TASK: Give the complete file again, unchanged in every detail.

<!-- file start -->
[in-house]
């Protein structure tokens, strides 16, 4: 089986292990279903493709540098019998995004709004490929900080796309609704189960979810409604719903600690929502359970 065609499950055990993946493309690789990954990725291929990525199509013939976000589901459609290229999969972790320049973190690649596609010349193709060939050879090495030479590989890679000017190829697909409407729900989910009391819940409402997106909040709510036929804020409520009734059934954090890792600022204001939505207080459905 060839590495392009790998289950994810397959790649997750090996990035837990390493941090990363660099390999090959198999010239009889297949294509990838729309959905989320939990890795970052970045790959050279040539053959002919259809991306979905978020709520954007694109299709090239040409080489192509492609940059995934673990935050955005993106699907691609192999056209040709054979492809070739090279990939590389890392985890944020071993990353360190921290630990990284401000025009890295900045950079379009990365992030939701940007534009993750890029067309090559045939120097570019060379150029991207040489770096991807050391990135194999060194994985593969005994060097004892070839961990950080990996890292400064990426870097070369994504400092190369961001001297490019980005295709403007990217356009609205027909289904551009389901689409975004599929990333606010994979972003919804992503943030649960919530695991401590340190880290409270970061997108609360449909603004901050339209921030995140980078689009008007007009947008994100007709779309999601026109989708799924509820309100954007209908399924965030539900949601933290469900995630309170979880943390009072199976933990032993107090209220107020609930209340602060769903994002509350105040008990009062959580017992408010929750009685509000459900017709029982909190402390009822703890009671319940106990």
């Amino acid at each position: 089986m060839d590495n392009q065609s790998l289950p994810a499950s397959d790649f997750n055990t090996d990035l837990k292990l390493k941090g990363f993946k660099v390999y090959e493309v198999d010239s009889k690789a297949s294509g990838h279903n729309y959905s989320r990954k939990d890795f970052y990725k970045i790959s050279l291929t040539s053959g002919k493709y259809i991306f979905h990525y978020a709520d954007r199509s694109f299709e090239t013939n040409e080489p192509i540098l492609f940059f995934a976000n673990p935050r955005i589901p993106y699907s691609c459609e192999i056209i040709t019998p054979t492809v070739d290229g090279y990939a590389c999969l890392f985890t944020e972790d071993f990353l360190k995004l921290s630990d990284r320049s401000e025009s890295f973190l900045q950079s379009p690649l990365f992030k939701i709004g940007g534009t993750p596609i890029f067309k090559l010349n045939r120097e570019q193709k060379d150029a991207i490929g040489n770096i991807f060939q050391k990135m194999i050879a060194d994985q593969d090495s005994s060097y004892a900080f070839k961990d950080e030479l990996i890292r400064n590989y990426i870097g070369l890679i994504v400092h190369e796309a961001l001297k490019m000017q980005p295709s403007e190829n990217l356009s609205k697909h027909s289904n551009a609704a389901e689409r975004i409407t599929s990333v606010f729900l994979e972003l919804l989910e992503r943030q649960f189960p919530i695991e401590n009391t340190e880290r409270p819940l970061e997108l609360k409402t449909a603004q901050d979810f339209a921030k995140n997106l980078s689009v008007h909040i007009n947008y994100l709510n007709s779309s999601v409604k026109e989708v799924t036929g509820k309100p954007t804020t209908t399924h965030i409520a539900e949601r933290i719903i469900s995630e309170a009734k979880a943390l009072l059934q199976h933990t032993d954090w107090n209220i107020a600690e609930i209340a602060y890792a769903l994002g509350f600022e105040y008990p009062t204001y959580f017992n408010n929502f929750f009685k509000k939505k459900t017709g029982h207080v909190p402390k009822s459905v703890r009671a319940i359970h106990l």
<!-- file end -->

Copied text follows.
[in-house]
């Protein structure tokens, strides 16, 4: 089986292990279903493709540098019998995004709004490929900080796309609704189960979810409604719903600690929502359970 065609499950055990993946493309690789990954990725291929990525199509013939976000589901459609290229999969972790320049973190690649596609010349193709060939050879090495030479590989890679000017190829697909409407729900989910009391819940409402997106909040709510036929804020409520009734059934954090890792600022204001939505207080459905 060839590495392009790998289950994810397959790649997750090996990035837990390493941090990363660099390999090959198999010239009889297949294509990838729309959905989320939990890795970052970045790959050279040539053959002919259809991306979905978020709520954007694109299709090239040409080489192509492609940059995934673990935050955005993106699907691609192999056209040709054979492809070739090279990939590389890392985890944020071993990353360190921290630990990284401000025009890295900045950079379009990365992030939701940007534009993750890029067309090559045939120097570019060379150029991207040489770096991807050391990135194999060194994985593969005994060097004892070839961990950080990996890292400064990426870097070369994504400092190369961001001297490019980005295709403007990217356009609205027909289904551009389901689409975004599929990333606010994979972003919804992503943030649960919530695991401590340190880290409270970061997108609360449909603004901050339209921030995140980078689009008007007009947008994100007709779309999601026109989708799924509820309100954007209908399924965030539900949601933290469900995630309170979880943390009072199976933990032993107090209220107020609930209340602060769903994002509350105040008990009062959580017992408010929750009685509000459900017709029982909190402390009822703890009671319940106990």
């Amino acid at each position: 089986m060839d590495n392009q065609s790998l289950p994810a499950s397959d790649f997750n055990t090996d990035l837990k292990l390493k941090g990363f993946k660099v390999y090959e493309v198999d010239s009889k690789a297949s294509g990838h279903n729309y959905s989320r990954k939990d890795f970052y990725k970045i790959s050279l291929t040539s053959g002919k493709y259809i991306f979905h990525y978020a709520d954007r199509s694109f299709e090239t013939n040409e080489p192509i540098l492609f940059f995934a976000n673990p935050r955005i589901p993106y699907s691609c459609e192999i056209i040709t019998p054979t492809v070739d290229g090279y990939a590389c999969l890392f985890t944020e972790d071993f990353l360190k995004l921290s630990d990284r320049s401000e025009s890295f973190l900045q950079s379009p690649l990365f992030k939701i709004g940007g534009t993750p596609i890029f067309k090559l010349n045939r120097e570019q193709k060379d150029a991207i490929g040489n770096i991807f060939q050391k990135m194999i050879a060194d994985q593969d090495s005994s060097y004892a900080f070839k961990d950080e030479l990996i890292r400064n590989y990426i870097g070369l890679i994504v400092h190369e796309a961001l001297k490019m000017q980005p295709s403007e190829n990217l356009s609205k697909h027909s289904n551009a609704a389901e689409r975004i409407t599929s990333v606010f729900l994979e972003l919804l989910e992503r943030q649960f189960p919530i695991e401590n009391t340190e880290r409270p819940l970061e997108l609360k409402t449909a603004q901050d979810f339209a921030k995140n997106l980078s689009v008007h909040i007009n947008y994100l709510n007709s779309s999601v409604k026109e989708v799924t036929g509820k309100p954007t804020t209908t399924h965030i409520a539900e949601r933290i719903i469900s995630e309170a009734k979880a943390l009072l059934q199976h933990t032993d954090w107090n209220i107020a600690e609930i209340a602060y890792a769903l994002g509350f600022e105040y008990p009062t204001y959580f017992n408010n929502f929750f009685k509000k939505k459900t017709g029982h207080v909190p402390k009822s459905v703890r009671a319940i359970h106990l």